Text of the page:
We are all acutely aware of the vulnerability of our personal data, since Cambridge Analytica was accused of harvesting thousands of Facebook profiles. Many companies keep an eye on our internet searches and online/ offline shopping, and their algorithms deduce our likely profile and preferences, so as to tailor their advertisements and target their propaganda.
For many Christians this has an unnerving resonance in the prayer that opens some Communion Services: “O God from who all hearts are open, all desires known…..” Their all-knowing God is even more informed than the internet giants, and disciples are called to act beneath the gaze of an all-seeing God.
Of course we should all aspire to live with a clear conscience, unafraid of how our actions might be judged by our partners, friends and colleagues. Those working for public institutions will always be mindful of the scrutiny of trustees, stakeholders and the watchful eye of the press, and must be prepared to defend their decisions. Good communication and trust is built on the sharing of personal knowledge.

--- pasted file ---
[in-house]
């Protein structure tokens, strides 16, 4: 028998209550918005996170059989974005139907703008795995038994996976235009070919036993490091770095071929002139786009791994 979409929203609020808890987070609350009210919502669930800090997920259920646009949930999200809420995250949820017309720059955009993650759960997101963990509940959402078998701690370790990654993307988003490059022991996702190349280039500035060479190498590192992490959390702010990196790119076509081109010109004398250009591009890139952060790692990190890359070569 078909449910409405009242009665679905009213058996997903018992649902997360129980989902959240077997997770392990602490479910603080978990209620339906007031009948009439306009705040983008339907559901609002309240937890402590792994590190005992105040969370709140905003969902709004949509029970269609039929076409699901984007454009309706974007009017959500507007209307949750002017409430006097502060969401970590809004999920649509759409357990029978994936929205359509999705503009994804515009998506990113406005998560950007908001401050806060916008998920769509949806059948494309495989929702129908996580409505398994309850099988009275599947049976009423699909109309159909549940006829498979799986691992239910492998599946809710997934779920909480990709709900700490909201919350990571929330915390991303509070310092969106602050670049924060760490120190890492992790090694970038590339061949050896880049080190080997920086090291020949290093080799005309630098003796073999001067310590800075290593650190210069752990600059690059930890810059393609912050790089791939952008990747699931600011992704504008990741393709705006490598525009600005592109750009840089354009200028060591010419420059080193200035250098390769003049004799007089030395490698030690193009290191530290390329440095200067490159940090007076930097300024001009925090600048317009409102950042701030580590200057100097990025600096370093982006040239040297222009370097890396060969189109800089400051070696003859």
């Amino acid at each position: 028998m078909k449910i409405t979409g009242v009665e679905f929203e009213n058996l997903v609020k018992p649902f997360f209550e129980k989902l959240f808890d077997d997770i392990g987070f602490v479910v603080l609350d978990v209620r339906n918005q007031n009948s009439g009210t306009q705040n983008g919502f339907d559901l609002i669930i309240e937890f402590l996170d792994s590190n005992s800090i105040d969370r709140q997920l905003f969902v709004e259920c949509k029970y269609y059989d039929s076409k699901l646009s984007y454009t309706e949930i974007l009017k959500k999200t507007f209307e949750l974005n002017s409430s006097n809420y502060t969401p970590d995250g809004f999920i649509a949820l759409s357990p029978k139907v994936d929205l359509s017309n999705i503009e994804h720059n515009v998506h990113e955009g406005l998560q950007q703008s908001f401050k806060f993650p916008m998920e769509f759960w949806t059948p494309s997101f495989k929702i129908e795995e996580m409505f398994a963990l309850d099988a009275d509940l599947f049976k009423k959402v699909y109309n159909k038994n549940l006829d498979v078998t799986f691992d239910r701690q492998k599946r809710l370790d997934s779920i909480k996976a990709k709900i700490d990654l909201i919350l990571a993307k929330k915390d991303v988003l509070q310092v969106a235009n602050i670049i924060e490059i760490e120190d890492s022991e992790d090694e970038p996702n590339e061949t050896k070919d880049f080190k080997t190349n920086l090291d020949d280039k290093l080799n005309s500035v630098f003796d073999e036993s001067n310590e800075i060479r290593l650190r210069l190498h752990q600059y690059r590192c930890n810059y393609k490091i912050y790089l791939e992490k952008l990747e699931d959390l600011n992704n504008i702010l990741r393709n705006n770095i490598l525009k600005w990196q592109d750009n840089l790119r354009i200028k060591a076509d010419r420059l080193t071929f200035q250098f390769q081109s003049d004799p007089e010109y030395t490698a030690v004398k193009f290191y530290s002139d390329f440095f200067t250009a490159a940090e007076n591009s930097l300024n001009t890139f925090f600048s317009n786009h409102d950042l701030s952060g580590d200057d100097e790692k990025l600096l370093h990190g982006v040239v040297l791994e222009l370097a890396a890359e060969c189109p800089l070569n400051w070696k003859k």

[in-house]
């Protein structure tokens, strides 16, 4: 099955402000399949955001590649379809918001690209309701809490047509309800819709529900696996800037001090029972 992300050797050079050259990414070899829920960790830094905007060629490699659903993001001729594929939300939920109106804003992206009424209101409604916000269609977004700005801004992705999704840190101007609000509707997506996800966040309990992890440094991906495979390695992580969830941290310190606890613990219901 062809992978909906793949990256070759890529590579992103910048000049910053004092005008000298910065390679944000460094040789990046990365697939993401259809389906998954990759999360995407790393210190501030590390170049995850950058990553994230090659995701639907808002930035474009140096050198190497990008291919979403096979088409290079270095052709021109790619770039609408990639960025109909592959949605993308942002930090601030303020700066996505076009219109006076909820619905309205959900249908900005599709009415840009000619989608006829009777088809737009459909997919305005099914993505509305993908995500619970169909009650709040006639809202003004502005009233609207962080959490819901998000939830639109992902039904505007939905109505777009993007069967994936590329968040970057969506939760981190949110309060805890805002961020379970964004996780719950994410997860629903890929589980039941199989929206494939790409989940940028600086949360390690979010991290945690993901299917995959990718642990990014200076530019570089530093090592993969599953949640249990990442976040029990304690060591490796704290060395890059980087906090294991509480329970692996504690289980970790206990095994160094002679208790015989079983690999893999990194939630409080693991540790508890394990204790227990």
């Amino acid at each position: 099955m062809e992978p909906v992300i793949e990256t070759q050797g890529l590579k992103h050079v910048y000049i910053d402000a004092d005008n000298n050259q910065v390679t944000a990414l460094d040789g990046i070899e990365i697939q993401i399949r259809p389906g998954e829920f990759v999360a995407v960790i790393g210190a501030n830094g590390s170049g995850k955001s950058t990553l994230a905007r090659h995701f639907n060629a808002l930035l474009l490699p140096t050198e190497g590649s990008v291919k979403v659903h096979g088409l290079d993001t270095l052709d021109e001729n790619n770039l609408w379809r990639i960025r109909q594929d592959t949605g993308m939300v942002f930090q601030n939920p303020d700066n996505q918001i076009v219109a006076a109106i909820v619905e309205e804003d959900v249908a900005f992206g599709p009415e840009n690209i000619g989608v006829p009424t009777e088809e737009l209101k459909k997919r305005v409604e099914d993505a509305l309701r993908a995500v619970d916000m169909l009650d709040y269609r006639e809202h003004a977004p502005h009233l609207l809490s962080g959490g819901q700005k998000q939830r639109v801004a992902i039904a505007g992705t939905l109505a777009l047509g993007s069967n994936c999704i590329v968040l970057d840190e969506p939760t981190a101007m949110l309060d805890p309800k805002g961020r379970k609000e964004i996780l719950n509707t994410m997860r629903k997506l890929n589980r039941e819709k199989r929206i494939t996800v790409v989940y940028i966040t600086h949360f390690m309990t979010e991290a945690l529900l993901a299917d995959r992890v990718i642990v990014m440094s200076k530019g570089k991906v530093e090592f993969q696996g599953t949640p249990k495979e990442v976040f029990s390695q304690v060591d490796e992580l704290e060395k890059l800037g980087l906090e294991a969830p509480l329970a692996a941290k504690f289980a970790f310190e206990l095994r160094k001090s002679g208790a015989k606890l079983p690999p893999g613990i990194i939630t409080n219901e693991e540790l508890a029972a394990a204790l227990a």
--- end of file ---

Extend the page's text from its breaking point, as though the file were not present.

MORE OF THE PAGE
Yet we would be reckless not to consider carefully in whom we place our trust. The dangers of identity theft are very real and can have serious financial, medical and legal consequences. It isn’t a new phenomena, however; the Genesis 27 tale in which Jacob steals Esau’s birthright is probably one of the earliest recorded examples of self-seeking and calculated identity theft.
Preserving our personal identity offline is probably as hard as online. It isn’t only unhealthy relationships and abusive communities that can rob us of our identity. “Make of our hearts one heart” sing Maria and Tony in West Side Story; something to which most lovers aspire. Yet alongside this idealisation of an intimate relationship, is the need to balance mutual dependence and the freedom of an individual’s emotional autonomy. As the Lebanese-American artist, poet, and philosopher Kahlil Gibran writes:
Love one another but make not a bond of love:
Let it rather be a moving sea between the shores of your souls.
Fill each other’s cup but drink not from one cup.
Give one another of your bread but eat not from the same loaf.
Sing and dance together and be joyous, but let each one of you be alone,
Even as the strings of a lute are alone though they quiver with the same music.
The same holds for the intimacy of faith. St Augustine wrote in his Soliliques “If I know myself I shall know thee, O God.”. To lose our identity is not only to lose ourselves but to lose the way to God.